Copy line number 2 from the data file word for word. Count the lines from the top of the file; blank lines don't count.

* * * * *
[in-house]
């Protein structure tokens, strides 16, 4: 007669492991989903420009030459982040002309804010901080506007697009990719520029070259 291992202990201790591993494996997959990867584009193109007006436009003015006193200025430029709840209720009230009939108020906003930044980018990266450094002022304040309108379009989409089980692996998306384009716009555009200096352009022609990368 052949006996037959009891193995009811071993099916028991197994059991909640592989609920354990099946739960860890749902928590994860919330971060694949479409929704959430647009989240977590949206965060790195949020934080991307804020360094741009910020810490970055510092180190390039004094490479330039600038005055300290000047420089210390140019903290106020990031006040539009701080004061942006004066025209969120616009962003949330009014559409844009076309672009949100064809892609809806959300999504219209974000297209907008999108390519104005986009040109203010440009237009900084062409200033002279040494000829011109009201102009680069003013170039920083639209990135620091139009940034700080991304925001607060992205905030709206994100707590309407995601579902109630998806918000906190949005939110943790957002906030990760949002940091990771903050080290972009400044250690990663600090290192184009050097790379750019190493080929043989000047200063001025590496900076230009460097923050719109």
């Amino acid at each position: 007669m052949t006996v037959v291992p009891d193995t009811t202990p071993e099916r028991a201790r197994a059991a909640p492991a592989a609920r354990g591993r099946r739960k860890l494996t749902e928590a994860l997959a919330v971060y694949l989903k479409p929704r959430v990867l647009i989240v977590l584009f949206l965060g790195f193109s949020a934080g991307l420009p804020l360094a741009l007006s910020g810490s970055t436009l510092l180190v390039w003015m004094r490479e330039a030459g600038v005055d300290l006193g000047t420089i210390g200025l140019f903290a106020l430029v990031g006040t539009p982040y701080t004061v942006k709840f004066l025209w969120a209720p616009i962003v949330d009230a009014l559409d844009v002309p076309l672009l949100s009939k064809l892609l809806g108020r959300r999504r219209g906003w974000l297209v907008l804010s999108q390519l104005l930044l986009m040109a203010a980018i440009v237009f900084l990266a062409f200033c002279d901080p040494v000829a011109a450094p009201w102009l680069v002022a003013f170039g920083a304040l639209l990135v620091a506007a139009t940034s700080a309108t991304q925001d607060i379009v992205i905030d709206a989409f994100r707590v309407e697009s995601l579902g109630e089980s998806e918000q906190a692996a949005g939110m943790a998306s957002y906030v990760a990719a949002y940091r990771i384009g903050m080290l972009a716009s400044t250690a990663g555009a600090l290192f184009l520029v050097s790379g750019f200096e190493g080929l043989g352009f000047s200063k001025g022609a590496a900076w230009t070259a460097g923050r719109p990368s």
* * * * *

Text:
């Protein structure tokens, strides 16, 4: 007669492991989903420009030459982040002309804010901080506007697009990719520029070259 291992202990201790591993494996997959990867584009193109007006436009003015006193200025430029709840209720009230009939108020906003930044980018990266450094002022304040309108379009989409089980692996998306384009716009555009200096352009022609990368 052949006996037959009891193995009811071993099916028991197994059991909640592989609920354990099946739960860890749902928590994860919330971060694949479409929704959430647009989240977590949206965060790195949020934080991307804020360094741009910020810490970055510092180190390039004094490479330039600038005055300290000047420089210390140019903290106020990031006040539009701080004061942006004066025209969120616009962003949330009014559409844009076309672009949100064809892609809806959300999504219209974000297209907008999108390519104005986009040109203010440009237009900084062409200033002279040494000829011109009201102009680069003013170039920083639209990135620091139009940034700080991304925001607060992205905030709206994100707590309407995601579902109630998806918000906190949005939110943790957002906030990760949002940091990771903050080290972009400044250690990663600090290192184009050097790379750019190493080929043989000047200063001025590496900076230009460097923050719109």